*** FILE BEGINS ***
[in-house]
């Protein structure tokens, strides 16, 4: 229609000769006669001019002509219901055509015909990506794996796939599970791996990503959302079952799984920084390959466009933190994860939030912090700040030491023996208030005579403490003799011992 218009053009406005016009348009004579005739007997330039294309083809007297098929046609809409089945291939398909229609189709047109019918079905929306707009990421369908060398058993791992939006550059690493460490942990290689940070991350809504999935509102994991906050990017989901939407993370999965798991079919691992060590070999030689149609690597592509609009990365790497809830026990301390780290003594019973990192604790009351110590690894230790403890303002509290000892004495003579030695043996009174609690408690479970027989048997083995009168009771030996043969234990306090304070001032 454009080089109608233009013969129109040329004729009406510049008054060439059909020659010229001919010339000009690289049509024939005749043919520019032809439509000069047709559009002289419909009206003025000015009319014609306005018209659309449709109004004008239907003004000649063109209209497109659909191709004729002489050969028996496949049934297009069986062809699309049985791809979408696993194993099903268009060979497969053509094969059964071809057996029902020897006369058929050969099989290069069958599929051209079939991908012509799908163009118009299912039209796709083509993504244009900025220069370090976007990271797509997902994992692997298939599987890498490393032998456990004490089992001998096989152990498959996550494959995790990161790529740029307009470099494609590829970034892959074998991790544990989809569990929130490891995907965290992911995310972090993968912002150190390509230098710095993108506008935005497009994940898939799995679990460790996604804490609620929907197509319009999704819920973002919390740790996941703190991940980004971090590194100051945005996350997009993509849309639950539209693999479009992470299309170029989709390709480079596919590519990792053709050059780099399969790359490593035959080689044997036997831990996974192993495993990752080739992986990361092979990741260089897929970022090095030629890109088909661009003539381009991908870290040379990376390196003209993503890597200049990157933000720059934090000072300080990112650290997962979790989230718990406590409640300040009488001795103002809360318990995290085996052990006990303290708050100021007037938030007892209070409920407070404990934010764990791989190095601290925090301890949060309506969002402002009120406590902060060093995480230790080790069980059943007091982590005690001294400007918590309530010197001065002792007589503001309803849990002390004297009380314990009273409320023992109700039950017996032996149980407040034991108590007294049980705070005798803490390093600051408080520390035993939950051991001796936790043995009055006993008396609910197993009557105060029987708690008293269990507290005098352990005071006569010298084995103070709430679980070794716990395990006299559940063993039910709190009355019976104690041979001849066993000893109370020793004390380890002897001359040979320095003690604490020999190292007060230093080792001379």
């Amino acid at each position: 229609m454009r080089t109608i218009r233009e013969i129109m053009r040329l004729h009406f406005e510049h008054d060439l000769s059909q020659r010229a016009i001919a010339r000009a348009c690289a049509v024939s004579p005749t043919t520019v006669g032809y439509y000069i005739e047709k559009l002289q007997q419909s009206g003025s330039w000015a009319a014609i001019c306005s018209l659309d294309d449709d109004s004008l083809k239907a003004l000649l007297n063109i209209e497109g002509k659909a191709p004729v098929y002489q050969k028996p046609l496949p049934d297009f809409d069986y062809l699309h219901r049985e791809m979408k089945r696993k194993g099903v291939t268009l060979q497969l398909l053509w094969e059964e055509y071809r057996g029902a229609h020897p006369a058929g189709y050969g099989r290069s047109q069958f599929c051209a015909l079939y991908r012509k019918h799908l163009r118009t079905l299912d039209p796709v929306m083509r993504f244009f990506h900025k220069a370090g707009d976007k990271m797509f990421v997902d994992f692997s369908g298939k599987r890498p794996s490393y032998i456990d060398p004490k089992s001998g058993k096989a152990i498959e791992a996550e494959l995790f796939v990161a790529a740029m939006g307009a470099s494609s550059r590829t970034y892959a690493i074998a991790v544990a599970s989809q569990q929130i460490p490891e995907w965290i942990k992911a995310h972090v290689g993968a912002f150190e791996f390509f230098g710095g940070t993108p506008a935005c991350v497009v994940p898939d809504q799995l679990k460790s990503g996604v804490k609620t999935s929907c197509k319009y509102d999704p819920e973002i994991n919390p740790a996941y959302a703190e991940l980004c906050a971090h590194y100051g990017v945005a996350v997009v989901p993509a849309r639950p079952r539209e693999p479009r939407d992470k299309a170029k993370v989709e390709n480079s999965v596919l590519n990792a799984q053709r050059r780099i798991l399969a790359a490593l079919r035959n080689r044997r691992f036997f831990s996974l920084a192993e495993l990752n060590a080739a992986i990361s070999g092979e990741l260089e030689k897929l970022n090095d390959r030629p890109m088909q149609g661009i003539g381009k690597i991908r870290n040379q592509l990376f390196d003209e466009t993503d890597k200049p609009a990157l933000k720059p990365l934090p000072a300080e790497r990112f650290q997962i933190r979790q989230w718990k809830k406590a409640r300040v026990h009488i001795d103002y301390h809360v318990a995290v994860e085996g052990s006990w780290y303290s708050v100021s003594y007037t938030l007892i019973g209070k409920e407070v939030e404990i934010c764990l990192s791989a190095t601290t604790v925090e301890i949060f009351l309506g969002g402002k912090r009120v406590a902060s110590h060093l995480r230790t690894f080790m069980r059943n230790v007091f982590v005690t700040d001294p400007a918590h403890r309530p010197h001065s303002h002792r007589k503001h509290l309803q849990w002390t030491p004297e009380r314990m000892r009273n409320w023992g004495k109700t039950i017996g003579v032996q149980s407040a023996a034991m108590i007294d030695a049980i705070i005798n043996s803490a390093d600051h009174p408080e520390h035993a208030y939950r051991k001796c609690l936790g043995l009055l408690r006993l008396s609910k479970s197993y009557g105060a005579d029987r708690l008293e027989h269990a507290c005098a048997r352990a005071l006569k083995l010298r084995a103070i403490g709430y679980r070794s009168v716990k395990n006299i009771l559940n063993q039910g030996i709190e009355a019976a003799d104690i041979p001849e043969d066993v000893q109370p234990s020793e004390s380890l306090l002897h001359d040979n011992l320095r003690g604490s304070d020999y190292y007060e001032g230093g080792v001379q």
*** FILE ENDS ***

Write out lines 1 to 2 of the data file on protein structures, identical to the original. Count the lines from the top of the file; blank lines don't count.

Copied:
[in-house]
């Protein structure tokens, strides 16, 4: 229609000769006669001019002509219901055509015909990506794996796939599970791996990503959302079952799984920084390959466009933190994860939030912090700040030491023996208030005579403490003799011992 218009053009406005016009348009004579005739007997330039294309083809007297098929046609809409089945291939398909229609189709047109019918079905929306707009990421369908060398058993791992939006550059690493460490942990290689940070991350809504999935509102994991906050990017989901939407993370999965798991079919691992060590070999030689149609690597592509609009990365790497809830026990301390780290003594019973990192604790009351110590690894230790403890303002509290000892004495003579030695043996009174609690408690479970027989048997083995009168009771030996043969234990306090304070001032 454009080089109608233009013969129109040329004729009406510049008054060439059909020659010229001919010339000009690289049509024939005749043919520019032809439509000069047709559009002289419909009206003025000015009319014609306005018209659309449709109004004008239907003004000649063109209209497109659909191709004729002489050969028996496949049934297009069986062809699309049985791809979408696993194993099903268009060979497969053509094969059964071809057996029902020897006369058929050969099989290069069958599929051209079939991908012509799908163009118009299912039209796709083509993504244009900025220069370090976007990271797509997902994992692997298939599987890498490393032998456990004490089992001998096989152990498959996550494959995790990161790529740029307009470099494609590829970034892959074998991790544990989809569990929130490891995907965290992911995310972090993968912002150190390509230098710095993108506008935005497009994940898939799995679990460790996604804490609620929907197509319009999704819920973002919390740790996941703190991940980004971090590194100051945005996350997009993509849309639950539209693999479009992470299309170029989709390709480079596919590519990792053709050059780099399969790359490593035959080689044997036997831990996974192993495993990752080739992986990361092979990741260089897929970022090095030629890109088909661009003539381009991908870290040379990376390196003209993503890597200049990157933000720059934090000072300080990112650290997962979790989230718990406590409640300040009488001795103002809360318990995290085996052990006990303290708050100021007037938030007892209070409920407070404990934010764990791989190095601290925090301890949060309506969002402002009120406590902060060093995480230790080790069980059943007091982590005690001294400007918590309530010197001065002792007589503001309803849990002390004297009380314990009273409320023992109700039950017996032996149980407040034991108590007294049980705070005798803490390093600051408080520390035993939950051991001796936790043995009055006993008396609910197993009557105060029987708690008293269990507290005098352990005071006569010298084995103070709430679980070794716990395990006299559940063993039910709190009355019976104690041979001849066993000893109370020793004390380890002897001359040979320095003690604490020999190292007060230093080792001379």